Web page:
Find Products & Manufacturers
Concrete Tools
Concrete Tools Home
Spreaders
Straightedges (for strikeoff or screeding)
Tampers
Bull Floats and Darbies
Edgers
Groovers
Hand Floats
Trowels
Fresnos
Power Tools for Concrete
Miscellaneous Tools
Choosing the Best Tool for the Job
Buyer's Guide to Concrete Finishing Tools: Tips for choosing top-quality tools that will perform well job after job
Must-Have Tools for Exterior Concrete: The five tools outdoor concrete contractors can’t live without
Five Must-Have Tools for Decorative Flooring Contractors Create eautiful decorative concrete floors with these five tools
Five Must-Have Tools for Concrete Countertop Contractors
Related Information:
Slip Industries Makes Finishing Tools that Last
Pouring and Finishing Tool Videos: See demonstrations of floating, troweling, edging, and more
Concrete Finishing Tips: Creating a high-quality slab
Product Feature:The Bucket Lid, a Dust Containment System
Contractors' Favorite Concrete Tools: What they use and why they like them
Product Newsletter: Sign up today to receive monthly updates

Wagman Metal Products

Purpose: Used after floating to produce a smooth, hard, dense slab surface.

What's available: Steel trowels look similar to hand floats, except the blades are thinner and the handles are open rather than closed. The key difference among tools is the type of steel used for the blade. The most common types are blue, stainless, and high-carbon steel. Blue steel is thin and lightweight, so it flexes slightly under hand pressure. Stainless steel blades will not rust or stain concrete surfaces. Trowel dimensions from range from 3 to 5 inches wide by 10 to 24 inches long.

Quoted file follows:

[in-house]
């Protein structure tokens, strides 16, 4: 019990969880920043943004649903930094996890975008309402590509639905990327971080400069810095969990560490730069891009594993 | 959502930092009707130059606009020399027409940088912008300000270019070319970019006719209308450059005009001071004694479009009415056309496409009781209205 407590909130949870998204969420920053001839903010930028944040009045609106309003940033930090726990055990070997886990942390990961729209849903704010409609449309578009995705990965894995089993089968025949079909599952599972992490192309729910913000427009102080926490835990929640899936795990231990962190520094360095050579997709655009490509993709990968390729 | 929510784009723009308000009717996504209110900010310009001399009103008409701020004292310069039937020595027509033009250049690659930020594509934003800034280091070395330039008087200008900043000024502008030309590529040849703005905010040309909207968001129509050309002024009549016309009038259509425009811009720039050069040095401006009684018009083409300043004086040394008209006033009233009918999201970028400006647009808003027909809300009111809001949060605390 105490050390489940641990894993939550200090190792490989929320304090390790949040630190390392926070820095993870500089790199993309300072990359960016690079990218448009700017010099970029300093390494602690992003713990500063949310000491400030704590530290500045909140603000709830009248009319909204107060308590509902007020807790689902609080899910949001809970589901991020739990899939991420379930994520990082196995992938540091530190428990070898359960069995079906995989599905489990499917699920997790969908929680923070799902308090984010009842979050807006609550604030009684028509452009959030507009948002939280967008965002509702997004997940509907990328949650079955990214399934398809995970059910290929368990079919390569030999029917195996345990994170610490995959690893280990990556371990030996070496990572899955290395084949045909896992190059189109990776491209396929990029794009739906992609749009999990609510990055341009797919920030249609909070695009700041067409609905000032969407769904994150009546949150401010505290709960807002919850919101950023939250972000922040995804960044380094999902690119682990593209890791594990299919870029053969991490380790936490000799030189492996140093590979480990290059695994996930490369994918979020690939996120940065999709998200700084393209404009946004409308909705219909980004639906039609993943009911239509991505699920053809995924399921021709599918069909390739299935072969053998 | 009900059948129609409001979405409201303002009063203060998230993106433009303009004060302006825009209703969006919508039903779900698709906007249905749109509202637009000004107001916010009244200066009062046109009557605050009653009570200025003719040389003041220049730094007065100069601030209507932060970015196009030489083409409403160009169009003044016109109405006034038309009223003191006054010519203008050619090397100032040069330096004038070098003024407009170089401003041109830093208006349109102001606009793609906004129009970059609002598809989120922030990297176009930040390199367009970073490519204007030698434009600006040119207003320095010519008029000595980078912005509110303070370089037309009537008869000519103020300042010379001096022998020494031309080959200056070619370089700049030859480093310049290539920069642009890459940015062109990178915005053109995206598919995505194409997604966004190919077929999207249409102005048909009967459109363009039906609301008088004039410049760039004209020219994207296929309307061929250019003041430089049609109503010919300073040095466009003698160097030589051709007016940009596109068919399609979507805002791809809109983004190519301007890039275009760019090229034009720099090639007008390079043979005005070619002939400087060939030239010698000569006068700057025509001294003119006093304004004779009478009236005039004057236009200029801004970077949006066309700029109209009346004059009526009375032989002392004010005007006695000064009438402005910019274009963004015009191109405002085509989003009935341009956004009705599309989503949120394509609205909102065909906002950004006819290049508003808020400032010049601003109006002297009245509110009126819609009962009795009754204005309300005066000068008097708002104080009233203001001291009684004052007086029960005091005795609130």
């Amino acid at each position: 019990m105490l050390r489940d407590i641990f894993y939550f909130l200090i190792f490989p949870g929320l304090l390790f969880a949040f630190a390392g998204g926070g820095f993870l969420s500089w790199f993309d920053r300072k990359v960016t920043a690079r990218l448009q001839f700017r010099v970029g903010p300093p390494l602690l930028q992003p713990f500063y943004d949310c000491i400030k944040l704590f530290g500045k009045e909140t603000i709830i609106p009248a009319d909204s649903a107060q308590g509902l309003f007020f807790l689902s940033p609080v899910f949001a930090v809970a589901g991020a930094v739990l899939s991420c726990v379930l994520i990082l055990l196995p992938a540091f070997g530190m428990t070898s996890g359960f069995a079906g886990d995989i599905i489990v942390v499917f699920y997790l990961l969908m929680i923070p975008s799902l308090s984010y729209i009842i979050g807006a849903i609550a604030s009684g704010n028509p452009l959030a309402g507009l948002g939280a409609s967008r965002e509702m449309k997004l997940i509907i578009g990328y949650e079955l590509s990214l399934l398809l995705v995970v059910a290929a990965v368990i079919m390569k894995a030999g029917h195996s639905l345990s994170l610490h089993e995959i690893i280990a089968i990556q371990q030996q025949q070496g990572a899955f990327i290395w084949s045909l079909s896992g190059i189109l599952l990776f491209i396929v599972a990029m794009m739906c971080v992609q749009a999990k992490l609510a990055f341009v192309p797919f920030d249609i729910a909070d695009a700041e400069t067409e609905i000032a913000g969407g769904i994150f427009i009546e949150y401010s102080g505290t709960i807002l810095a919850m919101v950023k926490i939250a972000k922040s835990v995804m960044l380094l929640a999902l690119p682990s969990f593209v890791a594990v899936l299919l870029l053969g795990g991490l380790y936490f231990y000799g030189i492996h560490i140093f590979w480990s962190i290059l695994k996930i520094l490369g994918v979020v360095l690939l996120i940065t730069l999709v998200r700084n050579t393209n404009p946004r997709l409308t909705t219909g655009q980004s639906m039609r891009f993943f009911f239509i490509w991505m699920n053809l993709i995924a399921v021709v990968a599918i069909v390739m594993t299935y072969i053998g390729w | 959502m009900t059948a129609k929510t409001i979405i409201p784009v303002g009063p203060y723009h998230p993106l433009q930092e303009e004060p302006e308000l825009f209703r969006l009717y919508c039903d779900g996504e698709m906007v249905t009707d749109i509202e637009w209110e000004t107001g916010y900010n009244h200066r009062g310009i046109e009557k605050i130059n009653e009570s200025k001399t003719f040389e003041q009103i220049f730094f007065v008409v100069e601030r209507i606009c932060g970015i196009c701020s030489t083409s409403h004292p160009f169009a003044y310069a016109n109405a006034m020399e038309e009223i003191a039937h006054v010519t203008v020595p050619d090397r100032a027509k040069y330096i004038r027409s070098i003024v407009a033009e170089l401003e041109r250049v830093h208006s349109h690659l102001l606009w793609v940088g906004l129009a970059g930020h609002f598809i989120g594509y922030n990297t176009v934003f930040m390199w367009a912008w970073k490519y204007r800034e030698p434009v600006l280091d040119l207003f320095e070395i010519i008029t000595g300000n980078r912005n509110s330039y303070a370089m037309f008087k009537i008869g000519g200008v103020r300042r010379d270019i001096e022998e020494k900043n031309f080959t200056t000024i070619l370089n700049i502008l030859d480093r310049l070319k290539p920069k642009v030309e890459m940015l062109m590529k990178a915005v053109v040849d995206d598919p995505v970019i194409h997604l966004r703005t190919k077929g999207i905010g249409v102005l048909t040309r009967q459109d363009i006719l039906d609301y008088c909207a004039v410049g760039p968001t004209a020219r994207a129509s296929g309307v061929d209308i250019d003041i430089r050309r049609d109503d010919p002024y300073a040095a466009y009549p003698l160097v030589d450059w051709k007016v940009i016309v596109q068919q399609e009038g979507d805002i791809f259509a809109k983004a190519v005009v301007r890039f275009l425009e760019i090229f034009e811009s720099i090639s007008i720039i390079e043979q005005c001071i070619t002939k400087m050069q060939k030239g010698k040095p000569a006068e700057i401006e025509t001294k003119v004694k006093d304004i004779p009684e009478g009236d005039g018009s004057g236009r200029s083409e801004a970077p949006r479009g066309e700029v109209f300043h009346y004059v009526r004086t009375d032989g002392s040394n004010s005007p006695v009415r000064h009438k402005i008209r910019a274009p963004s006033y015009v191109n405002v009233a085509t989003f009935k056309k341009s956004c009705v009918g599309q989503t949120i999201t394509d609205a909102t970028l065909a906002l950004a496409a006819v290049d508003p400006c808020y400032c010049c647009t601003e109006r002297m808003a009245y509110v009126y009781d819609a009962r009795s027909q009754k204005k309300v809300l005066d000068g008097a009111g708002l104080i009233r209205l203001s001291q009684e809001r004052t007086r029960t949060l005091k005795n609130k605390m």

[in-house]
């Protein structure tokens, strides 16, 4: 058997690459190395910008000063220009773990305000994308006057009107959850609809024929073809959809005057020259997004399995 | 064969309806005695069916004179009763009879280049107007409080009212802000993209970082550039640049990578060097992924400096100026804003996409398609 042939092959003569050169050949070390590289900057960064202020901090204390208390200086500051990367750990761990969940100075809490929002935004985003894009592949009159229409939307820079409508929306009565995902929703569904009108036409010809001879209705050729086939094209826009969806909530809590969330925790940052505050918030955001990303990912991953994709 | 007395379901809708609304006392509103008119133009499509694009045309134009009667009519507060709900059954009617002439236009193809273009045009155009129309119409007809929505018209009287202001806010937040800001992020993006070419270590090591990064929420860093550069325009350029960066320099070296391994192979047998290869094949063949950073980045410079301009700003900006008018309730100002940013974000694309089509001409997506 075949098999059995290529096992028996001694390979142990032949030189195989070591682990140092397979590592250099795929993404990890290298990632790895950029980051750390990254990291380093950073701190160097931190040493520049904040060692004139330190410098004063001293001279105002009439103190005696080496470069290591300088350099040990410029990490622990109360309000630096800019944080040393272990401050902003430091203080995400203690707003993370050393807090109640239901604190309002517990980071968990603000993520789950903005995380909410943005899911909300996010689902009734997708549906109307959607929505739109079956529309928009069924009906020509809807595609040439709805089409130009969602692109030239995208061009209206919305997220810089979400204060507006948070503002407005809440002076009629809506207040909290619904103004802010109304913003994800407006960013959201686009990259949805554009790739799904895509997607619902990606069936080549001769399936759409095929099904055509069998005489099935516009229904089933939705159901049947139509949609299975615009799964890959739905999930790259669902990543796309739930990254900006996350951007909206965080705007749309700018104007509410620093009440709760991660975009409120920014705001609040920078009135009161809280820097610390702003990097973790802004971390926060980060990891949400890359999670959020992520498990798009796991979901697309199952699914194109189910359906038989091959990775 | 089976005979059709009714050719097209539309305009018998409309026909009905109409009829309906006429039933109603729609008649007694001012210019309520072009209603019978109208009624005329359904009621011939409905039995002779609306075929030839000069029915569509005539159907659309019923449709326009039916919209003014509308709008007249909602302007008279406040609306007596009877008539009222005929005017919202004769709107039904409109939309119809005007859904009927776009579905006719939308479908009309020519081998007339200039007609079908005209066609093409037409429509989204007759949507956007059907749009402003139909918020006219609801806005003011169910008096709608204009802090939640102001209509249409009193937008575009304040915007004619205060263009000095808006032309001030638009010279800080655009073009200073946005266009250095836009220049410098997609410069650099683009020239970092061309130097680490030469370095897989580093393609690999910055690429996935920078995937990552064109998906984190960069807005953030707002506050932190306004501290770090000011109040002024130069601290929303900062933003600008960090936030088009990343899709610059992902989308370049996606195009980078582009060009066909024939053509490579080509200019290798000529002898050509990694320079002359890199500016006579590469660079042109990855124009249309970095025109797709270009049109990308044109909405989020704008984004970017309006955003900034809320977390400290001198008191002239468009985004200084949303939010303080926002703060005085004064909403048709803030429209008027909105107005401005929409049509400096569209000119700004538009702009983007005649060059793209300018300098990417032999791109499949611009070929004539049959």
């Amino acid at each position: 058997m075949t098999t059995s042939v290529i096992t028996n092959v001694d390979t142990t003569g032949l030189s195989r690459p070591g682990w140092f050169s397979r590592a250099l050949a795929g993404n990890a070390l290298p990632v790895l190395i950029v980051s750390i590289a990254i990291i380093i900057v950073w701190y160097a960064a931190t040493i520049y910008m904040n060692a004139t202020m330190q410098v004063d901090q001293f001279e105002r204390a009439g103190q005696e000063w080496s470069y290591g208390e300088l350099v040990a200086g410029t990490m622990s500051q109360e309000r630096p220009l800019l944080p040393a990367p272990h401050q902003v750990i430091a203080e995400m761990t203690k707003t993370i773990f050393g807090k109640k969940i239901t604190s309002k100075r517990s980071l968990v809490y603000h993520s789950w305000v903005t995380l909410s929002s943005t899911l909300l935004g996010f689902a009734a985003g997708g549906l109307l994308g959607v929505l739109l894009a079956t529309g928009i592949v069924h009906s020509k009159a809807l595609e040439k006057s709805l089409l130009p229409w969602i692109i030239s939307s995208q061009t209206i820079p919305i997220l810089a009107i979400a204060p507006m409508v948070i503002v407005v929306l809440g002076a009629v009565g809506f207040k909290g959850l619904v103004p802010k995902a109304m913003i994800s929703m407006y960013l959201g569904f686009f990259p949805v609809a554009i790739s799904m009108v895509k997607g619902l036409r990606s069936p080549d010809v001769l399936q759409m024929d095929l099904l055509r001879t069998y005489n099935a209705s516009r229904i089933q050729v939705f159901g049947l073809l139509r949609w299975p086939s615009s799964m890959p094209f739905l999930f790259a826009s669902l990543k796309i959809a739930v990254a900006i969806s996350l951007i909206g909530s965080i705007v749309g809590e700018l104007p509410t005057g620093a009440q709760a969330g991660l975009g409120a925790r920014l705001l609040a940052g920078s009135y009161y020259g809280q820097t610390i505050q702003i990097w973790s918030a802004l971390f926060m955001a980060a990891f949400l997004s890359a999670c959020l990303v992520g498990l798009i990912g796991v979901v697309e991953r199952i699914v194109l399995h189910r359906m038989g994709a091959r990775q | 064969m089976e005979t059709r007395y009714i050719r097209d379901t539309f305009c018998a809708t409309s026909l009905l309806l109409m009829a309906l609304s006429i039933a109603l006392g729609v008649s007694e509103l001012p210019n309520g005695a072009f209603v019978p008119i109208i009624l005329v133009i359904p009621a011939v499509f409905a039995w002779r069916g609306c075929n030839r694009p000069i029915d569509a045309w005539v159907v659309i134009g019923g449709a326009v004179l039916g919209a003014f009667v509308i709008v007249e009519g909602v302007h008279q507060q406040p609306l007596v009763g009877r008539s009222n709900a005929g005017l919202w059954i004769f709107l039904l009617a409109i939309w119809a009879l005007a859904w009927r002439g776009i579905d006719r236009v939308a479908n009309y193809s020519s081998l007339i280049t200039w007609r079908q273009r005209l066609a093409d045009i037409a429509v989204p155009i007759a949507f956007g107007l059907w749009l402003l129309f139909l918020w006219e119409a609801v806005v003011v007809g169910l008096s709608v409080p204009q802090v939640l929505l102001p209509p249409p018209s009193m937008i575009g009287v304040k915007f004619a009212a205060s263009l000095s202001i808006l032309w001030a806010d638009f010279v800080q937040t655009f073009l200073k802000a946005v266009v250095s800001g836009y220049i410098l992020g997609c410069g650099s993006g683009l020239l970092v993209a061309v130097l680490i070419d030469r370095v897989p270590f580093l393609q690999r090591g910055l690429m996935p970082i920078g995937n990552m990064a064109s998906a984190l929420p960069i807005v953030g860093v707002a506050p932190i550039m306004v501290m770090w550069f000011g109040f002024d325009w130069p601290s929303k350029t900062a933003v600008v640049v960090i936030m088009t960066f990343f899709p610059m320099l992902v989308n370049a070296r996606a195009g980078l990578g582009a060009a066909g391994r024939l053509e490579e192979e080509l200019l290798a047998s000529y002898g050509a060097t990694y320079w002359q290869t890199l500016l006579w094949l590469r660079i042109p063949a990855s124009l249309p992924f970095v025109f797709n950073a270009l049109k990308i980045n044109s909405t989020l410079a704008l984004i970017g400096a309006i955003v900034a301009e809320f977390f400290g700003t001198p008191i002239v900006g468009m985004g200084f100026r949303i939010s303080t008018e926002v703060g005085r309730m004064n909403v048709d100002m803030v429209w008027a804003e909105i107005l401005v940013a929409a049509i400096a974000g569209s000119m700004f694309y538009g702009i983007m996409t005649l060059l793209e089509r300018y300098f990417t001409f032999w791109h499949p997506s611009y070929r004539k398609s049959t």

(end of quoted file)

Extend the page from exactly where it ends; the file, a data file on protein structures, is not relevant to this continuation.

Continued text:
Buying tips:

  • Be sure to purchase an assortment of trowel sizes. Generally, a 14 x 4-inch or 16 x 4-inch trowel can tackle most decorative finishing jobs. But on large projects or when you need to cover more area faster, then a larger fresno (see description below) will be the most efficient. For small patching jobs or when working in tight areas (such as corners, steps, and around floor pipes and drains), you'll need a smaller tool, such as an 8x3-inch midget trowel.

  • Trowels are less likely to gouge the surface after they're broken in because the blades become slightly curved and the edges beveled. If you want to fast forward past the break-in process, you can purchase trowels that have been "broken in" (the edges are pre-ground) at the manufacturing plant.

  • Most trowels come with a choice of camel-back or straight wood handles or more resilient comfort-grip handles. Camel-back handles have a slight upward curve that provides more knuckle clearance. Choose the handle type you find most comfortable to grip and gives you the best control. Also look for handles with sturdy aluminum shanks that are securely riveted to the blade.

Average costs: For a 14x4-inch trowel, the cost ranges from about $24 to $40, depending on the type of steel used. Stainless steel trowels usually cost a few dollars more than trowels made of blue or high-carbon steel.

Find Concrete Finishing Tools

Featured Products
Kraft Concrete Float 24" x 3.25" Lightweight magnesium float for small areas.
Laminated Wood Bull Float Draws excess water to surface. Bracket assembly kit included.
Stainless Steel Groover Allows for sharp grooves with leading edge.
Find Products & Manufacturers